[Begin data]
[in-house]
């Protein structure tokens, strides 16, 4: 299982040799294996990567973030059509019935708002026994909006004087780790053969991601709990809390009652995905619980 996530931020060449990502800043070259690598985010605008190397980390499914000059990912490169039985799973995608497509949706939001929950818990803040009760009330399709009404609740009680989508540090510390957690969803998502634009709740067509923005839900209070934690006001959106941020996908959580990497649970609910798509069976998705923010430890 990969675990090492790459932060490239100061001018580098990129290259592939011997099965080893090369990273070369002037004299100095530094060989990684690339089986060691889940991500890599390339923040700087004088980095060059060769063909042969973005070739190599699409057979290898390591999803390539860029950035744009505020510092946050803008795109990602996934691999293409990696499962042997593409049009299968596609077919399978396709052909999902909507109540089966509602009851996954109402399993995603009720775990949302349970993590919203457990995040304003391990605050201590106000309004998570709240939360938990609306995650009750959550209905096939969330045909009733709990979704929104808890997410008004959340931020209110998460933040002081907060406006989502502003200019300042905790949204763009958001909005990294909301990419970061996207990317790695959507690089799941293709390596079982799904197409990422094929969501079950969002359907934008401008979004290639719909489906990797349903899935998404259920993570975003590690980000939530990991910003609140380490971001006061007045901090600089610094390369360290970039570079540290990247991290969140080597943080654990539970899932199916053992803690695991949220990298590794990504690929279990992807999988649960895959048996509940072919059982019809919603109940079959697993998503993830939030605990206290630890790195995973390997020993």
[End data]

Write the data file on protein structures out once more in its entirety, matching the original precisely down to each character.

[in-house]
């Protein structure tokens, strides 16, 4: 299982040799294996990567973030059509019935708002026994909006004087780790053969991601709990809390009652995905619980 996530931020060449990502800043070259690598985010605008190397980390499914000059990912490169039985799973995608497509949706939001929950818990803040009760009330399709009404609740009680989508540090510390957690969803998502634009709740067509923005839900209070934690006001959106941020996908959580990497649970609910798509069976998705923010430890 990969675990090492790459932060490239100061001018580098990129290259592939011997099965080893090369990273070369002037004299100095530094060989990684690339089986060691889940991500890599390339923040700087004088980095060059060769063909042969973005070739190599699409057979290898390591999803390539860029950035744009505020510092946050803008795109990602996934691999293409990696499962042997593409049009299968596609077919399978396709052909999902909507109540089966509602009851996954109402399993995603009720775990949302349970993590919203457990995040304003391990605050201590106000309004998570709240939360938990609306995650009750959550209905096939969330045909009733709990979704929104808890997410008004959340931020209110998460933040002081907060406006989502502003200019300042905790949204763009958001909005990294909301990419970061996207990317790695959507690089799941293709390596079982799904197409990422094929969501079950969002359907934008401008979004290639719909489906990797349903899935998404259920993570975003590690980000939530990991910003609140380490971001006061007045901090600089610094390369360290970039570079540290990247991290969140080597943080654990539970899932199916053992803690695991949220990298590794990504690929279990992807999988649960895959048996509940072919059982019809919603109940079959697993998503993830939030605990206290630890790195995973390997020993």